Buyers looking for properties where they could work remotely and use as their primary residence drove up prices. The steepest increases were found in Gravenhurst, where the aggregate price rose 44.5 per cent; in Haliburton Highlands, the region bordering the southern part of Algonquin Park, where the price shot up 28.6 per cent; and in Rideau Lake, south of Ottawa, where the price rose 25 per cent.

Liberal government plans foreign buyers tax in bid to create affordable housing (The Globe)

The B.C. government said last year its speculation and vacancy tax raised $115 million, paid mostly by owners based abroad, with Finance Minister Carole James crediting the tax as a factor behind the 5.6 per cent fall in home prices in the first part of 2019.


Explaining the Frenzy in the Housing Market (NY Times)

The key here is that such innovations are likely to make home buying faster. Showing a home virtually, for example, eliminates the delay imposed by the need for a weekend open house, and a remote online notary can save time when local ones are in short supply. Again, it’s not that these innovations are necessarily new, but that they are now being taken up much more broadly than before.

Mortgage rates sink to record low again (Washington Post)

The 30-year fixed rate has never been this low since Freddie Mac began tracking mortgage rates in 1971. It surpassed the previous low of 2.72 percent, set last month, and hasn’t been above 3 percent since July.

We know how to prevent up to 40 million people from being evicted. It’s up to Congress to do it. (Vox)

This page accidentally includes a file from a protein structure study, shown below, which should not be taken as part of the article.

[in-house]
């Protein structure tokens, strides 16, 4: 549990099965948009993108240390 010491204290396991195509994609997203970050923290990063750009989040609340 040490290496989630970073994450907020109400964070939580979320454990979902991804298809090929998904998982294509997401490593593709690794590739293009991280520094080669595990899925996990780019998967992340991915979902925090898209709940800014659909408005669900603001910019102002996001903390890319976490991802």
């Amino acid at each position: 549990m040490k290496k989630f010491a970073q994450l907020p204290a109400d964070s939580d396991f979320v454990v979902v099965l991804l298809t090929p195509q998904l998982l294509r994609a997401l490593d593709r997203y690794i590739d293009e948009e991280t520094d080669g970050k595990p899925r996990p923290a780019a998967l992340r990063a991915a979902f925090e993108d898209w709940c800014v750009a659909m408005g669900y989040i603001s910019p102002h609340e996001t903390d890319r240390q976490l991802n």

But these moratoriums are only kicking the can down the road. Chief economist for Moody’s Analytics Mark Zandi told the Washington Post that tenants could owe nearly $70 billion in back rent by year’s end. And for landlords left holding the bag, there’s been little relief, as they’ve been forced to take on the role of government — subsidizing housing for millions even as their own taxes, mortgage payments, and other expenses are due.


'Covid created an opportunity': Lisbon to turn tourist flats into homes (The Guardian)

That was, at least, until the pandemic brought tourism to a standstill. “In a certain sense Covid has created an opportunity,” Fernando Medina, the mayor of Lisbon, told the Guardian. “The virus didn’t ask us for permission to come in, but we have the ability to use this time to think and to see how we can move in a direction to correct things and put them on the right track.”

This Is How Singapore Keeps Its Cool as the City Heats Up (City Lab)

One key area for cities around the world is how urban areas can be better designed to provide natural cooling. In Singapore, varying building heights has been found to improve wind flow. Reflective surfaces on pavements and facades can reduce heat absorption, a tactic New York’s CoolRoofs program employs. Water features such as ponds and fountains can reduce peak ambient temperatures by several degrees, as Sydney-based researchers have pointed out.

Top Photo Credit: iStock/benedek